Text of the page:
• First impressions count – right from first contact with a Mother Duck service you will observe that our manner and approach is intentionally warm and welcoming, and our enrolment and induction process is designed with flexibility in mind so that each individual family and child has the time and space to feel a sense of belonging, safety, and respect.
  • Open and transparent communication – At all levels of service delivery our practice supports consistently liaising with families to ensure we communicate the types of information that is most important in formats that best suit everyone’s busy lives. For example, we consistently communicate children’s daily information via hard copy, share key operational practice changes and policy advice in email and regularly unpack our pedagogical approaches and community presence in posts using our website and Facebook social media platform.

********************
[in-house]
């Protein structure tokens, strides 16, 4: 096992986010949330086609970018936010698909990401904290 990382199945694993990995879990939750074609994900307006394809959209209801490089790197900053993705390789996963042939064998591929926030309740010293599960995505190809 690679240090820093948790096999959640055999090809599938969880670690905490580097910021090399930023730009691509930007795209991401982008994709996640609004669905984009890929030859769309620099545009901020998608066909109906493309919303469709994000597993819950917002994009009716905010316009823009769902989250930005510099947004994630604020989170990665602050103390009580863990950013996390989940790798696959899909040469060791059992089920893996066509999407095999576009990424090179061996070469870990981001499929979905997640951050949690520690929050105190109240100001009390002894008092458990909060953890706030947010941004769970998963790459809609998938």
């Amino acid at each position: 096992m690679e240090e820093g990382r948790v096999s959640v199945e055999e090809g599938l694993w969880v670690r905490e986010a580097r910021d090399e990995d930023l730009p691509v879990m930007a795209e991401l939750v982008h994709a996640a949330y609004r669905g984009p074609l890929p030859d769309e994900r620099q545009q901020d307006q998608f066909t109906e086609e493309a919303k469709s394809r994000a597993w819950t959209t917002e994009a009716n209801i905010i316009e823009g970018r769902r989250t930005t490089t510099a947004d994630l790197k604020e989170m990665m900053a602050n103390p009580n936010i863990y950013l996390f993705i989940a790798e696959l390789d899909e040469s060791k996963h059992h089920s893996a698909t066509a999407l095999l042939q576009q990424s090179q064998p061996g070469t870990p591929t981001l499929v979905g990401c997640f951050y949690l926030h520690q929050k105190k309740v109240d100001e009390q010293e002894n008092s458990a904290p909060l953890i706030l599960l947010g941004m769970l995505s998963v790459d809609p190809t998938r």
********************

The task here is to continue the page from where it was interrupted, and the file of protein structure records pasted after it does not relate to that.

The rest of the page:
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  • Getting to know our families – Educators work to grow their knowledge of kinship systems and cultural connections in their local communities so they can build engaging reciprocal relationships between early childhood settings and community. On our journey of getting to know each other, you can observe educators actively listening, learning about and showing respect for the background, cultural identity and strengths of each family to inform our educator practices. Additionally, throughout the year we engage our families in both informal and formal discussions and at planned gatherings to understand expectations and to develop shared goals for children’s learning.